Ten ways to lighten up those winter blues

Ten ways to lighten up those winter blues

In these cold, dark winter months, it’s easy to get the doldrums. If you’re feeling a bit down and need a little pick-me-up, here are just a few suggestions to banish the winter blues. (Do try at home!)

  1. If your space is a mess, you’ll feel like a mess. But if you have limited (no) energy, the last thing you want to do is add to the pressure and set yourself huge cleaning tasks. Put your timer on (say 15 minutes), turn the music up, and clean as though you’ve some unexpected guests coming round. It’s amazing what you can do in a short space of time.
  2. Get outside and see a bit of nature. Take a walk. Even if it’s to the local park. A bit of greenery is a reminder of how wonderful life and our planet is. Really open your eyes and observe. But don’t just stop there. Use all your senses, one after the other. And if you really can’t get to somewhere with plants (and hopefully, animals and birds), look up at the sky. That can be pretty incredible too.
  3. Get creative. Again, if you don’t think you have the energy, set your timer and force yourself to try for a short set period. You just might get into ‘the zone’ (i.e. lose yourself) and keep at it for longer. Do some drawing, painting, write a poem, play an instrument. The options are endless and you might just create a work of art.
  4. Decide on one task that has been bugging you and tackle it. Again – and sorry to repeat myself, but it does help take pressure off if you’re feeling a bit useless – set your timer for 15 minutes (or 25 or 45). You don’t have to finish the task, but once you start, you might realise it is taking less time than you’d imagined and wonder why you’d built it up to be such a mammoth issue.
  5. Connect with a friend. Reach out and tell somebody you’re feeling down. They won’t know unless you do and they’ll most likely respond with a gesture that could really help. If you’re not seeing somebody face to face, calling and speaking to a friend is the best idea, but if you’re really not feeling up to it, at the very least, email someone. Do this every single day.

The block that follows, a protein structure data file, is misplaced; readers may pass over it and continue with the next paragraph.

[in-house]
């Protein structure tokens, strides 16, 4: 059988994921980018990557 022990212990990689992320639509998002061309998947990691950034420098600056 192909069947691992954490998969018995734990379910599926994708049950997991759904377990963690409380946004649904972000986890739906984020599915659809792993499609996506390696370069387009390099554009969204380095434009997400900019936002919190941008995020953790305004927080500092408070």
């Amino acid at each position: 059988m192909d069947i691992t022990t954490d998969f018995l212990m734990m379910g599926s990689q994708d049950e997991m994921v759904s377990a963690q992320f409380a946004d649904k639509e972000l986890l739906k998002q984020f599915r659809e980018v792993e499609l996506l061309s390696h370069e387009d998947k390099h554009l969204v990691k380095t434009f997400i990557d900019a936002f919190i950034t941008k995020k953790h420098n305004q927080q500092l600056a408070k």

6. Just as important as connecting with others – or more so – is nurturing yourself and giving yourself the space you need. Allow yourself to feel low. Remind yourself that it is temporary. And that as humans, we feel a spectrum of emotions and feelings. Sit with it. Accept it and always, but always, be kind to yourself.
  7. Have a playlist. Music has the power to change your mood in a (drum or heart?) beat. I’ve sneaked a few of my own suggestions in the blog.
  8. Look after your appearance – at least a bit. Of course, it’s what’s inside that counts. But if you give yourself a bit of self care, well, it’s in the description. You are showing ‘care’ to yourself. The phrase, ‘You are worth it’ punches power because if you go half way to believing that, you’ll feel good. I’m a pale-faced mousey blonde, and especially in winter, if I leave the house with zilch make up on, I look like I’m barely alive. People comment that I look ill (which does nothing for my self-esteem either). An extra reason to wave the mascara wand towards those lashes.
  9. Cook yourself a warming soup. Or bake a sweet cake. Whatever it is, if you lose yourself in the process, smell the smells, concentrate on the quantities and the colours (oh yes, and the tastes), you’ve still got the best bit (eating it) to come. Worth the effort!
  10. Do some journaling. This may sound clichéd, but it can be so helpful. If you don’t have a beautiful book to write in, you deserve one. I have a slight addiction to notebooks (there are worse addictions, right?) and I’ve found some little beauties at the cheap shops. Write about how you feel (you may find insights into why you may be ‘stuck’). Write about all the amazing things you have done during your life. Write about projects you’d like to do (they’ll become more concrete). Or if you’d rather, write a list of things that help you feel better (and please share in the Comments).

Whatever else happens, let’s remember that:

The only thing that is constant is change.


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  1. Hi Eilidh, very good tips against the winter blues. Especially the one about “allowing yourself to feel low” (sounds so easy!). As I am a bookish sort of person, here is a link to a book I’m reading just now, by Thierry Janssen – a Belgian medical doctor turned psychotherapist (with a focus on meditation) – about his “quest for coherence” and the lows you get (even if you try hard to be coherent). I thought you might be interested. https://www.thierryjanssen.com/livres/broches/152-confidences

I'd love to hear your thoughts

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